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Testing, testing RWS field kits

PUBLISHED: 15:19 12 September 2017

All set up and ready to learn which pellet is best

All set up and ready to learn which pellet is best


The editor looks at a money-saving kit from RWS

To get the best from any airgun it’s vital to shoot a selection of pellets to learn which one suits your rifle. It’s all well and good taking recommendations from friends and gun club mates, but every gun is unique, so doing your own thorough testing makes sense. However, buying lots of tins gets expensive, which is why RWS is offering these Field Kits in .177 and .22.. In each one you get five different types of pellet with 200 per tin in .177, and 100 in .22. This is enough to do some proper testing but less wasteful than full tins of 500.

The .177 kit has an old favourite of mine, the Superdome, plus Super Point Extra, Super Field, the highly unusual Power Ball, and finally, the Super Mag. Some of these I know well, others not at all. I tried to learn what the ‘Extra’ part of the Super Point was about, but had no luck. I was intrigued to see if the Power Ball would be accurate because I’ve never seen a two-part pellet group well.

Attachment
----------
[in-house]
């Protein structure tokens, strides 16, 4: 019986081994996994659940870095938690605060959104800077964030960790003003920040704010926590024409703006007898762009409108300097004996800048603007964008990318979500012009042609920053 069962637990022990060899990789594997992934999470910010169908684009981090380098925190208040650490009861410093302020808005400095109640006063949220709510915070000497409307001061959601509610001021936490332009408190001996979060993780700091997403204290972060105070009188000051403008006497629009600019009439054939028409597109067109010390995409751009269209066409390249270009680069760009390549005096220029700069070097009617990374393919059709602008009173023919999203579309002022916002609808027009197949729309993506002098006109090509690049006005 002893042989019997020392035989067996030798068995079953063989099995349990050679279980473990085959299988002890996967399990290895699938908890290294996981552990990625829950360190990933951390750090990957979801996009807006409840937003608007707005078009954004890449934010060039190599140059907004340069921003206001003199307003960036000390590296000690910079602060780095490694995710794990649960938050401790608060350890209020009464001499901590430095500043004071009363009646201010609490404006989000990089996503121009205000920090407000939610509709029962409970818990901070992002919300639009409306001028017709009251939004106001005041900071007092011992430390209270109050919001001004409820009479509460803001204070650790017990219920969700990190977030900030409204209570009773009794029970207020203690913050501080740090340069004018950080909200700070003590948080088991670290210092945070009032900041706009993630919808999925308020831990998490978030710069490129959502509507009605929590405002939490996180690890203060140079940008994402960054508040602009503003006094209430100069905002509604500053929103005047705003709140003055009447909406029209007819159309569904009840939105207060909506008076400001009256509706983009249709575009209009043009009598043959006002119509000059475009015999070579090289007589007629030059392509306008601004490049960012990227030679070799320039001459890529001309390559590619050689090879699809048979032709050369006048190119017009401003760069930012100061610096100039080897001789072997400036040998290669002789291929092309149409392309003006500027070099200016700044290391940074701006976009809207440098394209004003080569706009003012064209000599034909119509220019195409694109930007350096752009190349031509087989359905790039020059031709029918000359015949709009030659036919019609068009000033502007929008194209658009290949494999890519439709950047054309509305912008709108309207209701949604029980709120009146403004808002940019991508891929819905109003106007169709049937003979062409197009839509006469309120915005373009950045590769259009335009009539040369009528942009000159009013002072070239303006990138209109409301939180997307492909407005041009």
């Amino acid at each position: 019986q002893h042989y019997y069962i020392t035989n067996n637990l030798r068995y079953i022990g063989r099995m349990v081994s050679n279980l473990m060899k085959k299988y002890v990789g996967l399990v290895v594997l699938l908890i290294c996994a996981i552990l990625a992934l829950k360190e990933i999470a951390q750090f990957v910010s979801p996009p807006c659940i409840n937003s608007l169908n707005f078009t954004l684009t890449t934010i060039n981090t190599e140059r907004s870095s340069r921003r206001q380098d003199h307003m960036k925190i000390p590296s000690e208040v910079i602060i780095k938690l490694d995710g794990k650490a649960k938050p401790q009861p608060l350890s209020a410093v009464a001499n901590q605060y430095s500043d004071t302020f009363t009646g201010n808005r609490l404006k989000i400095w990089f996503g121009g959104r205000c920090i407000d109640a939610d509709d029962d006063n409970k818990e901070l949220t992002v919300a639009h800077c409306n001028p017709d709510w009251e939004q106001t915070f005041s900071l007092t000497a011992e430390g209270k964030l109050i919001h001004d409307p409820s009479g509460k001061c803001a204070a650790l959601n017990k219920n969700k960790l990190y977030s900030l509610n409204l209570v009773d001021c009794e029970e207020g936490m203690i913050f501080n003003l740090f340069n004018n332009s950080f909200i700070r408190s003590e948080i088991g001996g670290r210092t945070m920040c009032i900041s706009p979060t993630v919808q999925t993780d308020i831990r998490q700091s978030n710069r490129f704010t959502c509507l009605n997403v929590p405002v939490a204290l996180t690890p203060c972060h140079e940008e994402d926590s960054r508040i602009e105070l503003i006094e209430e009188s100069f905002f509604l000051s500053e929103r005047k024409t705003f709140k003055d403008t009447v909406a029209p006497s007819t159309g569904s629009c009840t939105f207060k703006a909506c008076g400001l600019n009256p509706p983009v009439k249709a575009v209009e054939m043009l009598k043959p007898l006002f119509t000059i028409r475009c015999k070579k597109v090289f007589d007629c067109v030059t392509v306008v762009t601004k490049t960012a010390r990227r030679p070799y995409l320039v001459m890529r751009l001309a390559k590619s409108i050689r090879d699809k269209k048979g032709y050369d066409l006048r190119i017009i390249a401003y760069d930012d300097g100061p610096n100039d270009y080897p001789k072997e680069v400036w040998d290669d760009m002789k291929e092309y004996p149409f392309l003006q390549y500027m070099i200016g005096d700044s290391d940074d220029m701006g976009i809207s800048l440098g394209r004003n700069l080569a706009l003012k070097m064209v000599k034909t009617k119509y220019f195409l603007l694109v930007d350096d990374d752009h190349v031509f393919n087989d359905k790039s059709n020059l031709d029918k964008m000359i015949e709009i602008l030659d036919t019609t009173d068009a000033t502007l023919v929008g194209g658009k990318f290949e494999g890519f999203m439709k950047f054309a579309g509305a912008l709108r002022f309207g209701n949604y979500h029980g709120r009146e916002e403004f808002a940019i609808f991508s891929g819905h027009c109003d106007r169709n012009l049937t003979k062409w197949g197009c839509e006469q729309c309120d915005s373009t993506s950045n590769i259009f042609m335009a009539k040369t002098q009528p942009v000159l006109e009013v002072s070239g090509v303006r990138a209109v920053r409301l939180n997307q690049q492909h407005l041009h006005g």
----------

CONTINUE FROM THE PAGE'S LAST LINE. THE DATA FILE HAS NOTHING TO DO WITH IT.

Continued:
To show the difference in pellets, I shot each of the .177s at 25 yards through my ancient Air Arms S410 and then measured the groups. I know this rifle to be pin-point accurate with the Air Arms Field Diablo and to check all was well, I shot a group with them first. The fabled, ragged, one-hole group was easily formed.

The Super Mag gave superb accuracy and is an interesting option The Super Mag gave superb accuracy and is an interesting option

Group sizes

Then I shot each of the new pellets in turn, firing three shots at each of three targets. The Super Field was first, which looks just like the Air Arms pellet and gave excellent results. I was surprised that the Super Dome wasn’t so good because it’s a pellet I’ve known for decades. Next up was the Power Ball, which delivered some superb accuracy with the odd, very wild flyer thrown in for bad luck. Some missed the target completely whilst it seemed that one shot had separated the steel ball from the lead because there were two holes in the target card.

The Super Point wasn’t great either, but then pointed pellets have gone out of fashion for a reason. The most interesting pellet of the bunch for me was the Super Mag, a 9.3 grain wadcutter that I’ve experimented with in the past. It also gave superb accuracy and I’d expect its flat face design to deliver maximum impact into quarry such as rats.

However, I’m a firm believer that accuracy is always the most important factor and the modern-looking Super Field was the winner in my rifle, but who knows which would do best in yours?

.177: £27.00

.22: £21.00


Tel: 01579 362319


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